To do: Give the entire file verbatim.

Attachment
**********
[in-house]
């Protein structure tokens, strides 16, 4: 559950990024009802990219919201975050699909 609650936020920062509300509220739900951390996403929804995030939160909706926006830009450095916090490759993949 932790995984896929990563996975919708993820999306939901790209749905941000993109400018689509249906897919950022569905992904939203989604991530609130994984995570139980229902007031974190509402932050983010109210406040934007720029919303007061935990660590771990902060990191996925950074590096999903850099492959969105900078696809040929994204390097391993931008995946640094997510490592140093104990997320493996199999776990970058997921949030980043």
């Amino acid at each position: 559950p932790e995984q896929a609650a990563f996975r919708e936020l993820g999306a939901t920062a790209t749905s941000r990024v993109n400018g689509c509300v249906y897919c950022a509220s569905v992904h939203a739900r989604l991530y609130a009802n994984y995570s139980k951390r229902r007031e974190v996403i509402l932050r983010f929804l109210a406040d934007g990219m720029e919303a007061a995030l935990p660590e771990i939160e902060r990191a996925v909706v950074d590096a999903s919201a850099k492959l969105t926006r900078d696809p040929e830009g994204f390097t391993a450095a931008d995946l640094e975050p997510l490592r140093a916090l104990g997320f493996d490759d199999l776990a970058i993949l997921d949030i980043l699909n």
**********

[in-house]
């Protein structure tokens, strides 16, 4: 559950990024009802990219919201975050699909 609650936020920062509300509220739900951390996403929804995030939160909706926006830009450095916090490759993949 932790995984896929990563996975919708993820999306939901790209749905941000993109400018689509249906897919950022569905992904939203989604991530609130994984995570139980229902007031974190509402932050983010109210406040934007720029919303007061935990660590771990902060990191996925950074590096999903850099492959969105900078696809040929994204390097391993931008995946640094997510490592140093104990997320493996199999776990970058997921949030980043």
């Amino acid at each position: 559950p932790e995984q896929a609650a990563f996975r919708e936020l993820g999306a939901t920062a790209t749905s941000r990024v993109n400018g689509c509300v249906y897919c950022a509220s569905v992904h939203a739900r989604l991530y609130a009802n994984y995570s139980k951390r229902r007031e974190v996403i509402l932050r983010f929804l109210a406040d934007g990219m720029e919303a007061a995030l935990p660590e771990i939160e902060r990191a996925v909706v950074d590096a999903s919201a850099k492959l969105t926006r900078d696809p040929e830009g994204f390097t391993a450095a931008d995946l640094e975050p997510l490592r140093a916090l104990g997320f493996d490759d199999l776990a970058i993949l997921d949030i980043l699909n």